Drummond Ranch traces its roots to Scottish immigrant Frederick Drummond who immigrated to the Osage Nation at the age of 22 in 1886. In 1890, Frederick married Adeline Gentner (of Germany) and began a long line of ranchers through their second-born RC. In 1911, Roy Cecil (RC) leased land 6 miles east of Hominy and began raising cattle. We are still raising cattle on that same piece of land. We are very proud to be part of a long legacy of cattle ranchers and enjoy watching the 7th generation of Drummonds working the same land that we have been blessed to care for over 100 years. 

Today, not much has changed; even though we rely on modern conveniences, such as trucks, trailers, and even baled hay, we still work cattle on horseback because it causes the least amount of stress for the animals and land. We still rely on the rain to make the mighty bluestem grasses grow and the creeks to flow so that our cattle can thrive on their native pasture. We start our mornings well before the sun, and at the end of a long day of work, we still cherish the beauty in the same sunset that our family has been watching since the 1880s.

COVID-19 affected us all in unique ways, but it made us realize that our neighbors had a need for a reliable source of healthy and high-quality protein. We have always sold our cattle to supply the national food chain but began selling directly to our friends and neighbors once we realized how much they valued filling their freezer from a local and reliable source. We have enjoyed seeing the smiles created by the delicious beef that we have worked so hard to produce. Now, we have decided it’s time to offer the same premium beef directly to neighbors across the country—and look forward to similar smiles. If you are looking for a rancher that you can trust to fill your freezer year after year with superior pasture-raised beef, please let us earn your business; we’ve been around since before Oklahoma statehood and we’re not leaving anytime soon.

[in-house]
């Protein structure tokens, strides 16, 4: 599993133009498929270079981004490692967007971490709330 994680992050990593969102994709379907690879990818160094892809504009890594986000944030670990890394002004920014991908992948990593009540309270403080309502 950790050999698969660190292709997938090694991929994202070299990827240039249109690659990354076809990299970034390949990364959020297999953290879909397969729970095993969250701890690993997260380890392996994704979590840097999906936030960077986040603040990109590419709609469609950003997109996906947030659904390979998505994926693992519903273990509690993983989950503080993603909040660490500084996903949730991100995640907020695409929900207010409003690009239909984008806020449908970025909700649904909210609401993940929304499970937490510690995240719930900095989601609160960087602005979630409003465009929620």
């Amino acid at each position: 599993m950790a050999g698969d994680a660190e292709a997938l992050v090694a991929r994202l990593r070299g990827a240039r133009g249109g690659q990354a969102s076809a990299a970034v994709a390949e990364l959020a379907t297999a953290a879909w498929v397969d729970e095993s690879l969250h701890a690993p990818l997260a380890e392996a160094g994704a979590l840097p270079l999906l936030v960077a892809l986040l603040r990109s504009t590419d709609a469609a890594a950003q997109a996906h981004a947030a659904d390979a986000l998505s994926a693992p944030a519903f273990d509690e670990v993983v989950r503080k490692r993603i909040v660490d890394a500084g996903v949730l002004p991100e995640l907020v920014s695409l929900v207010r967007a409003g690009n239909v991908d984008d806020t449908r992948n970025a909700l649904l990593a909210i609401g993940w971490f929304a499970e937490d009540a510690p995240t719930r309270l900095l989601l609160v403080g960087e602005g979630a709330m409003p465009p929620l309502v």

Why grain-finished versus grass-finished? Grass-finished beef has soared in popularity over the last few years; we are thrilled to see that. However, there are no regulatory standards for what constitutes grass-fed or grass-finished beef and sometimes it’s as simple as an animal spending a few weeks eating grass to earn that label at the grocery store. Our cattle spend the entirety of their lives on open pastures with access to free-choice native pastures and live water sources. It is only in the last few months of their life that we provide our steers, intended for the butcher, a custom finishing ration. For this feeding component, we have partnered with Oklahoma State University, which serves an integral part in training today’s Agricultural Studies students for tomorrow’s Agricultural industry leaders. We are happy for their assistance in bringing high-quality education to colleagues and spectacular beef to our customers.